Modern Graham Three-Company Comparison

Security Analysis is sort of like the Bible, everyone references it, but no one reads it.

One of the great things about that book is how Graham compared two or three companies and only revealed their names towards the end of the analysis.  If you have read the book, you can probably already guess the ending of this story.  Below are three companies.  Comparing them reveals one of Buffett’s greatest assets…

All numbers are in millions and rounded.

Company A Company B Company C
Revenues $744 $181 $563
Operating Income $274 $129 $145
Operating Margin 37% 71% 26%

 

It is painfully obvious that Company A is a good business.  Company B is an amazing business.  And Company C seems rather mundane when compared to the other two business.  All of these business are fairly asset-lite, no real capital expenditure, but consistent research and development is an ongoing expense.

Company B reminds me a lot of See’s Candies.  Great margins, asset-lite, throws off a ton of cash.  And here is one of Buffett’s greatest advantages.  He can take each incremental dollar of cash flow and decide where to invest it.

Imagine what would have happened to See’s without Buffett at the helm.  They would have been drowning in cash.  A great little company, they may have wanted to become a great “big” company.  Might they have acquired Hostess with their cash flow, combining a great little business with a poor big business?  Hostess has made not one, but two trips into bankruptcy.

The money has to go somewhere.  CEOs of great “little” companies like to think they can become great “big” companies.  Often this isn’t the case.  But without a great capital allocator taking care of where each new dollar should go, it often goes to making whatever small empire is already established into a much bigger empire. However, that Bigger Empire might be a lot less profitable.

One of Buffett’s advantages is to be able to move those monies from See’s Candies into other more attractive areas, like American Express, Wells Fargo or GEICO.

Take John Schnatter, for example.  He has built a great business in Papa John’s, but each year, he must decide whether to re-invest those Pizza profits into building a bigger pizza empire or…well’s that basically his only choice (he may also pay money out to shareholders).  He isn’t going to use that money to buy another attractive business, like R.C. Willey or Clayton Homes.

 

Buffett, on the other hand, gets to do this.  He can step back and look around each year and decide where he can earn the highest return on each incremental dollar.  For John Schnatter, it’s Pizza or bust.

And the conclusion to the story is…

Company A is merely Company B and Company C put together.  The important feature is money used from Company B has been re-invested over the past 20 some-odd years to buy the assets of what are now Company C.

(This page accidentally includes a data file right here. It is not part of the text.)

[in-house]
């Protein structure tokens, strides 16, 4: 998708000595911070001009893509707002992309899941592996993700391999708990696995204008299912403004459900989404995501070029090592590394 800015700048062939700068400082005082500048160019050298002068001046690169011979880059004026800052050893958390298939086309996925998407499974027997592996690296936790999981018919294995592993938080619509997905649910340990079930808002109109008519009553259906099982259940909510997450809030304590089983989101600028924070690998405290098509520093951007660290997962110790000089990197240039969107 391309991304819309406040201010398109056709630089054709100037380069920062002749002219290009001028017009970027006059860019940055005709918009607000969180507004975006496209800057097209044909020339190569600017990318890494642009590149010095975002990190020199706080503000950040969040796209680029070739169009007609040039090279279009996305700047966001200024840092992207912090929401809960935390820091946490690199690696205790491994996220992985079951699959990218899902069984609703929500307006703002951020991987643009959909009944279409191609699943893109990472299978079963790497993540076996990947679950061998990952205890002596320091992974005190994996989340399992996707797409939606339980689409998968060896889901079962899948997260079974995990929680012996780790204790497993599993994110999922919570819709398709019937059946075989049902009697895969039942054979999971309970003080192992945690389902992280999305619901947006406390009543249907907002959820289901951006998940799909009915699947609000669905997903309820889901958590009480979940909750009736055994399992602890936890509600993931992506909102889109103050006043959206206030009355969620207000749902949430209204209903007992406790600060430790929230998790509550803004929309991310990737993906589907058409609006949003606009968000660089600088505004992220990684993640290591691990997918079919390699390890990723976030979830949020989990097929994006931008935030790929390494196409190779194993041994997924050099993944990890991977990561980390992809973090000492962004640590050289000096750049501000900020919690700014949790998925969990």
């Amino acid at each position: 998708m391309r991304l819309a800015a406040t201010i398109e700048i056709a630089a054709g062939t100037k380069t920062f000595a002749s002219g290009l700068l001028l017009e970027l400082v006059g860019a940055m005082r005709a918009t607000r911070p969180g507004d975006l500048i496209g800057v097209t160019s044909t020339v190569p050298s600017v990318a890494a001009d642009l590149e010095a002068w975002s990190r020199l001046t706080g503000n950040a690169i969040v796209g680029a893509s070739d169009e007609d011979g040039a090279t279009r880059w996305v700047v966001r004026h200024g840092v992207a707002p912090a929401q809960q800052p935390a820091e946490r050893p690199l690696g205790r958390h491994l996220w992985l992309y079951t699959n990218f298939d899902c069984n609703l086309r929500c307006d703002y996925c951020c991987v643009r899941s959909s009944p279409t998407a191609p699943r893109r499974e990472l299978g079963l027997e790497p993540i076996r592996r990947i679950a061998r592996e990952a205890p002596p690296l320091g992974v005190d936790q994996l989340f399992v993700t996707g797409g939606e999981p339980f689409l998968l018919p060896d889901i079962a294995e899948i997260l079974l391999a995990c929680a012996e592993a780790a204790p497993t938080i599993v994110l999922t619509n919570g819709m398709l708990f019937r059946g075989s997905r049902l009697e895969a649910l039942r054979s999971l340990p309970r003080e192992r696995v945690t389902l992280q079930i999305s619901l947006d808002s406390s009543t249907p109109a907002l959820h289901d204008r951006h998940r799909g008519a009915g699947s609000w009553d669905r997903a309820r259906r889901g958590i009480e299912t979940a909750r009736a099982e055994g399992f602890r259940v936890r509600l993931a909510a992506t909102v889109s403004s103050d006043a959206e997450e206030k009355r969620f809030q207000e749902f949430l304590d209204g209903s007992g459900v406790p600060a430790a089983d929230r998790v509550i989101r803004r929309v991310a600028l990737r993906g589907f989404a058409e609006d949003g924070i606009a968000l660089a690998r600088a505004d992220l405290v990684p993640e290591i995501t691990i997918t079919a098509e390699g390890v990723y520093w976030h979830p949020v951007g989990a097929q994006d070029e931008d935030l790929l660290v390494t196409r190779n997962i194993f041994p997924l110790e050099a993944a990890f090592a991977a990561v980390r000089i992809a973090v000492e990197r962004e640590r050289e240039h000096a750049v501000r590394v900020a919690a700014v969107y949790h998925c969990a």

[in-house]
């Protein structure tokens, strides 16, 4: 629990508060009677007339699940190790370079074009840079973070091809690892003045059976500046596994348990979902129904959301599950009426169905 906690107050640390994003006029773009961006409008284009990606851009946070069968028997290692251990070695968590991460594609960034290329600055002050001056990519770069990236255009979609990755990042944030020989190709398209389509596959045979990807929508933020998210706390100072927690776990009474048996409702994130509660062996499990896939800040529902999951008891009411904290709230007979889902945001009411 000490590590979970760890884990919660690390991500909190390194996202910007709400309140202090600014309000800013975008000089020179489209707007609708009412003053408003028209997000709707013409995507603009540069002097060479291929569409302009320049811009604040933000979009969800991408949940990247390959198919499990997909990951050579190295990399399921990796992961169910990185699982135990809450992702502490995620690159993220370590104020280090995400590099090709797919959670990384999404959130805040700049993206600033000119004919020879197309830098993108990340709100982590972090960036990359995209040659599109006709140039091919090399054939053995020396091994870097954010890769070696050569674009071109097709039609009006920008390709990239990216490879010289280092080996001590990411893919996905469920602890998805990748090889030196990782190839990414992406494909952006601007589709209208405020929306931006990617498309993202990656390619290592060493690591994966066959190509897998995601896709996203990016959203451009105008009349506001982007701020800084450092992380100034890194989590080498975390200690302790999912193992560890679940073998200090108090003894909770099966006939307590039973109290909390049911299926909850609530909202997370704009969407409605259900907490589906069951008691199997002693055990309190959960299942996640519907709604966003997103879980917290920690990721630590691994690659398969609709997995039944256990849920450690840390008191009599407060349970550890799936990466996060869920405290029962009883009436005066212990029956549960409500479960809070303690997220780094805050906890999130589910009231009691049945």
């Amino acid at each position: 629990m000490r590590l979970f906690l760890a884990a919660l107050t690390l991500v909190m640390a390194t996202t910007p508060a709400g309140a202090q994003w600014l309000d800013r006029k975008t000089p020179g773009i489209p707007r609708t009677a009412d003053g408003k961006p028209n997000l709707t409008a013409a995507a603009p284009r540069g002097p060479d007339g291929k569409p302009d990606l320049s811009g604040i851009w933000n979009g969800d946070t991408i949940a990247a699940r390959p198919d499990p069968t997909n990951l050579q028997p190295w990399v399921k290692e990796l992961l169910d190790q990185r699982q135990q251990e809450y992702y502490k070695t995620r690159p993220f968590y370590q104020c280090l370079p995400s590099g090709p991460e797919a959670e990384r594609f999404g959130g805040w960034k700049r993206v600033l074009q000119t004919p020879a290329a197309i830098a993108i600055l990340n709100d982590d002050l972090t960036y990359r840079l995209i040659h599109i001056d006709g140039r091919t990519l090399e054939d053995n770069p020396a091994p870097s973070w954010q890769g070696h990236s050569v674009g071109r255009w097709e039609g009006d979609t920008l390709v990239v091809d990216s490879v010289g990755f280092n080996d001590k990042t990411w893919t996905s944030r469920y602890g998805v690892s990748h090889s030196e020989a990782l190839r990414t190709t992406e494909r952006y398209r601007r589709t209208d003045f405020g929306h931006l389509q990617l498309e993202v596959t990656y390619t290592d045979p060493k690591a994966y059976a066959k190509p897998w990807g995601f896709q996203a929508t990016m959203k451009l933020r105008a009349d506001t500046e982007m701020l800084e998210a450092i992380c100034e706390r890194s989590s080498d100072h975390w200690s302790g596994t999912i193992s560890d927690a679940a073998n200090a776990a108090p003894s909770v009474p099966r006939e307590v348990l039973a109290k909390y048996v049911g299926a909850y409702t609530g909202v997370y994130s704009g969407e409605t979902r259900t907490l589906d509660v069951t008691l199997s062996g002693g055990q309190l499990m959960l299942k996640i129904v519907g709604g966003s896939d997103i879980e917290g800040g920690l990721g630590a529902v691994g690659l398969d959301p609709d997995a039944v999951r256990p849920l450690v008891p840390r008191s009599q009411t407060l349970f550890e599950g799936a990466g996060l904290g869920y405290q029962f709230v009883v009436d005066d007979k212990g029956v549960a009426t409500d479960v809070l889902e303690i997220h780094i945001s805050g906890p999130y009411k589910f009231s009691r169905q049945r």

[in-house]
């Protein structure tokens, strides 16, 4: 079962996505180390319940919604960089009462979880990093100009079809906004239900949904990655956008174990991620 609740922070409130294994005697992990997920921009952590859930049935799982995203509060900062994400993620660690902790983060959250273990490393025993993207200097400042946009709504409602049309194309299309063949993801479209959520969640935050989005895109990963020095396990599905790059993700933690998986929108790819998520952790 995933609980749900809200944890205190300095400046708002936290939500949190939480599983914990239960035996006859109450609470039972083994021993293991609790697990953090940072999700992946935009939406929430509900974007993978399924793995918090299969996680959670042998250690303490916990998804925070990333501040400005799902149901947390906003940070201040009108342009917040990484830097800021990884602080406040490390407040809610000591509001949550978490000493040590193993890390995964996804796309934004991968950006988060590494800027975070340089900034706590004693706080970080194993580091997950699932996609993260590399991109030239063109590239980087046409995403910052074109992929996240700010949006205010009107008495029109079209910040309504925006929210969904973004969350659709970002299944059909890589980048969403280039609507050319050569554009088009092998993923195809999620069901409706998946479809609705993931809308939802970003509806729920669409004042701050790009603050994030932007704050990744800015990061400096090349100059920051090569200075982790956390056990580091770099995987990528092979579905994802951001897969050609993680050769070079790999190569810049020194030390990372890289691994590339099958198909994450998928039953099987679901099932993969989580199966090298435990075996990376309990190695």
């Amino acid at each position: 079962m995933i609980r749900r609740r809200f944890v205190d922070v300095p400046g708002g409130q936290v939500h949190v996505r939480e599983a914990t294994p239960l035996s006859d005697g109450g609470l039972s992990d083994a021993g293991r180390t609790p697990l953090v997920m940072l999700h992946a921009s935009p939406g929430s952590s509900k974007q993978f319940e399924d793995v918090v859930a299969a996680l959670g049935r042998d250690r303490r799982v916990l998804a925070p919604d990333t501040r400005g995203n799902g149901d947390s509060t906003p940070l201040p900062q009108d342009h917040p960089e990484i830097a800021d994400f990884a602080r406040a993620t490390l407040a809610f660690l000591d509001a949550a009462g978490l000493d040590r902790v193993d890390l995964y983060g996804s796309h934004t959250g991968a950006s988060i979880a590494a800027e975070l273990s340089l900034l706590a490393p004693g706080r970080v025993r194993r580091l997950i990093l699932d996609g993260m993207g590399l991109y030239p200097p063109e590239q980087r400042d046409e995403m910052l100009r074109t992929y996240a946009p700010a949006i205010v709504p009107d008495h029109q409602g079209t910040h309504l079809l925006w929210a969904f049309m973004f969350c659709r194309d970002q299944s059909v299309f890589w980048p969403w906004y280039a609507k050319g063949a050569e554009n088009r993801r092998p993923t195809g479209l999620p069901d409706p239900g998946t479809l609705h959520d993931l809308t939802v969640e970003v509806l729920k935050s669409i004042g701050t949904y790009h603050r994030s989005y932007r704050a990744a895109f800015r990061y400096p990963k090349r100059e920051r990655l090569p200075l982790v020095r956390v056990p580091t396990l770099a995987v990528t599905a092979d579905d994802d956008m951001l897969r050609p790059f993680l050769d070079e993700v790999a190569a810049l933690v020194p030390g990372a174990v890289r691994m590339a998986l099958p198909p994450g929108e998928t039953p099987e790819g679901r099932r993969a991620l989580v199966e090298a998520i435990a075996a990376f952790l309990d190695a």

The name of this business is FICO.  Almost everyone in the U.S. above the age of 18 knows this name.  Built in the early 1960s and 1970s and formally introduced in 1981, the FICO score is an asset-lite, high margin powerhouse.  The other two business units of FICO are Applications and Tools, scientifically known as Decision Management Applications and Tools, whatever that means.

Lots of companies re-invest each new cash flow dollar into their own business or related ones.  Most often, people with a hammer look for nails to hit.  If See’s didn’t have Buffett taking all of its profits and sending them elsewhere, I can very well imagine a situation where See’s would have acquired a less attractive business or multiple ones, as FICO has done over the past 15 years.

More to Explore

Returns for Great vs. Bad Businesses

Munger and The Cattle Rancher

Munger’s ability to find great businesses is directly related to his ability to consistently discard bad businesses. He is excellent at inverting, and discarding the bad businesses as quickly as possible.

The Abominable No-Man and Bad Management

Some investors think a business is good, but know that management is bad.  These investors justify the investment based on the idea that the great price of the business is worth the bad management. This is akin to marrying a supermodel who is going to yell at you all day.  Whatever pleasure your eyes may derive from the marriage, your ears will endure a greater amount of pain in the long run. The pocketbooks of those partnering with bad management are likely to see a similar 50%+ decline in their net worth.

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